• Clustering is an unsupervised technique used to find classes or segments of populations within a larger dataset without being driven by any specific purpose. For example – “What are the natural groups our customers fall into?”. The most popular use of clustering techniques is to identify clusters to use in activities like market segmentation.A common algorithm used here is k-means clustering.
  • Market basket analysis  is commonly used to find out associations between entities based on transactions that involve them. E.g Recommendation engines which use affinity grouping.
  • Regression algorithms aim to characterize the normal or typical behavior of an individual or group within a larger population. It is frequently used in anomaly detection systems such as those that detect AML (Anti Money Laundering) and Credit Card fraud.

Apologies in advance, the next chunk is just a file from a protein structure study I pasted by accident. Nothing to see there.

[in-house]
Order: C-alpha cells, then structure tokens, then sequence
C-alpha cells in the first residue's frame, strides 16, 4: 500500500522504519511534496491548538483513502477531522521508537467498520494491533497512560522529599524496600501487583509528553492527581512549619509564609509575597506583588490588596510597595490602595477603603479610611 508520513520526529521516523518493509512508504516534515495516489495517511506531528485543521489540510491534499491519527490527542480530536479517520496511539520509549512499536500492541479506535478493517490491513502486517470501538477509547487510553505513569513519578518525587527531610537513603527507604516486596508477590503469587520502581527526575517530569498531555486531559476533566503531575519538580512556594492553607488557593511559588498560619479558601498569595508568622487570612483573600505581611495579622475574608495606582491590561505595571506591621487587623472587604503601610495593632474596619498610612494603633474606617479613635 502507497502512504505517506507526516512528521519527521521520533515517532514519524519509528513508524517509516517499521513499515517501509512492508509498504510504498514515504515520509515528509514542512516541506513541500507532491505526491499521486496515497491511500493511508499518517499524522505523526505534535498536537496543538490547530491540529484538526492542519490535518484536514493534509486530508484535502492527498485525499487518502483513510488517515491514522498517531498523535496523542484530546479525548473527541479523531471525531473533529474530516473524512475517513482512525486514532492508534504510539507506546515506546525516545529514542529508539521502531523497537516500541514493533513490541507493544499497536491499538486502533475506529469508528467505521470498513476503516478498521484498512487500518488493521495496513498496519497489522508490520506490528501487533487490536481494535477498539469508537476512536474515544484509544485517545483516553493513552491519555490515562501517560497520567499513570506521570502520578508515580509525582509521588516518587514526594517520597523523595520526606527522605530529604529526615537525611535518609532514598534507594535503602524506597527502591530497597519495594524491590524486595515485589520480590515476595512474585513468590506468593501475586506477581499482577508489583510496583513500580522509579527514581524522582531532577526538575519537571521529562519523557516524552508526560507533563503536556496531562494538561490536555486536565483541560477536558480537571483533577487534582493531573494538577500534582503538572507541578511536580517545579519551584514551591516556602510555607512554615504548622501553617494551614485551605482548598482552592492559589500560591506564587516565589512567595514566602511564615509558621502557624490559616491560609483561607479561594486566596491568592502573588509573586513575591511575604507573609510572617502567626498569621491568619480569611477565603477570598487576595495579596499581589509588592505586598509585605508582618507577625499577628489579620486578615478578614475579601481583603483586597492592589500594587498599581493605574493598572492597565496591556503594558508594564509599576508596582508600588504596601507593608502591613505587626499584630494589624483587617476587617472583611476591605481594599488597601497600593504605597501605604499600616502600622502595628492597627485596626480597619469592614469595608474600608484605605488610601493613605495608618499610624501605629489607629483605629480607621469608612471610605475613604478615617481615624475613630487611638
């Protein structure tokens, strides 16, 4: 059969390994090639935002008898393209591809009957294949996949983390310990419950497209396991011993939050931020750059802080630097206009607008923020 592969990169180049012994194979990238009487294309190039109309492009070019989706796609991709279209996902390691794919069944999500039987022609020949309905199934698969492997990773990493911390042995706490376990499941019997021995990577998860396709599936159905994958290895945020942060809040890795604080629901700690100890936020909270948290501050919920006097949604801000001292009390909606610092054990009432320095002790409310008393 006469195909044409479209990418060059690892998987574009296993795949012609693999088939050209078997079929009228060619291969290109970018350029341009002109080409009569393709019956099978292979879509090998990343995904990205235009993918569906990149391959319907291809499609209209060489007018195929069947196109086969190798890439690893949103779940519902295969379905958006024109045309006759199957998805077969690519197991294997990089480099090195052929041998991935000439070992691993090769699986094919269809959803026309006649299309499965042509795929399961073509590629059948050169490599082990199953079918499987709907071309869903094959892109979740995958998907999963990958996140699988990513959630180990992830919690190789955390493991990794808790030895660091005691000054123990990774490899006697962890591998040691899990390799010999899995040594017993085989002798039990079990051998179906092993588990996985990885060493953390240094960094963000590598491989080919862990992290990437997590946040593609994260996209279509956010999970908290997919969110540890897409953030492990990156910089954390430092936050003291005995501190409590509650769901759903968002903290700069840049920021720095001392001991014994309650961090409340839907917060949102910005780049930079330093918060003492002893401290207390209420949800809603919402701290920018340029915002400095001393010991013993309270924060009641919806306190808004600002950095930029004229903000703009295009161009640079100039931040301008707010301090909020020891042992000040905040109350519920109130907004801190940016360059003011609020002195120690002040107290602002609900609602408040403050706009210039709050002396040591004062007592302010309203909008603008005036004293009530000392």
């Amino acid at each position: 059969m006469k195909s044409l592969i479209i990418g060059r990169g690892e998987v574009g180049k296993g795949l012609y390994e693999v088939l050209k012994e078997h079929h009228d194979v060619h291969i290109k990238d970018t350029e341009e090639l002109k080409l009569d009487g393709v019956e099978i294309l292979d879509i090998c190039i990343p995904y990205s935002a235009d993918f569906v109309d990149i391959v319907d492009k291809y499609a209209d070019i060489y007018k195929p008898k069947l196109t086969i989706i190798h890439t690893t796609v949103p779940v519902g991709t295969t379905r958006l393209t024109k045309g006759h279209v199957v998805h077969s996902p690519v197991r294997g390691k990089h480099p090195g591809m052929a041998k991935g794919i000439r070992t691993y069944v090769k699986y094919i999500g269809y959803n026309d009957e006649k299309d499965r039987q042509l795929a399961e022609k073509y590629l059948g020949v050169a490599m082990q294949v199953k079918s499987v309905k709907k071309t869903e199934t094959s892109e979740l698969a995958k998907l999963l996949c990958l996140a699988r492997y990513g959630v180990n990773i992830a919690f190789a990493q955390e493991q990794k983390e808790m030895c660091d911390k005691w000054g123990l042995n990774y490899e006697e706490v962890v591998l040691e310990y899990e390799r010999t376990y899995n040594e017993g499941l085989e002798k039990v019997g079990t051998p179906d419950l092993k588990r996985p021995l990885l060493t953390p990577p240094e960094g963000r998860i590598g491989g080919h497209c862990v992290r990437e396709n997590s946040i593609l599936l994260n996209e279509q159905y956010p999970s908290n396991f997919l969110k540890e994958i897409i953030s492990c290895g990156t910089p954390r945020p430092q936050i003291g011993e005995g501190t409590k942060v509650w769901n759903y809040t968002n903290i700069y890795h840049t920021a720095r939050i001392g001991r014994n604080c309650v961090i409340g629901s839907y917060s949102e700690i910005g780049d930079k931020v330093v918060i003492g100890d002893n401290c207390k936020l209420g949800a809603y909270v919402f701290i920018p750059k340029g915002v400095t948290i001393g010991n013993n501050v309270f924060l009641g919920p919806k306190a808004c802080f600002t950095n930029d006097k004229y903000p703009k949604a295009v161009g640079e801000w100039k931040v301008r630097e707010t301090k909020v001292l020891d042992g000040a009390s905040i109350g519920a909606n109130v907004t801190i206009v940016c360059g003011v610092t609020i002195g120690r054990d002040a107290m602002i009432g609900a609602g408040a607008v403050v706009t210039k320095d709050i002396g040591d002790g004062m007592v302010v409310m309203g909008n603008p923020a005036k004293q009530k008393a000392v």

• Profiling algorithms divide data into groups, or clusters, of items that have similar properties.
  • Causal Modeling algorithms attempt to find out what business events influence others.

There is no reason that one should be limited to one of the above techniques while forming a solution. An example is to use one algorithm (say clustering) to determine the natural groups in the data, and then to apply regression to predict a specific outcome based on that data. Another example is to use multiple algorithms within a single business project to perform related but separate tasks. Ex – Using regression to create financial reporting forecasts, and then using a neural network algorithm to perform a deep analysis of the factors that influence product adoption.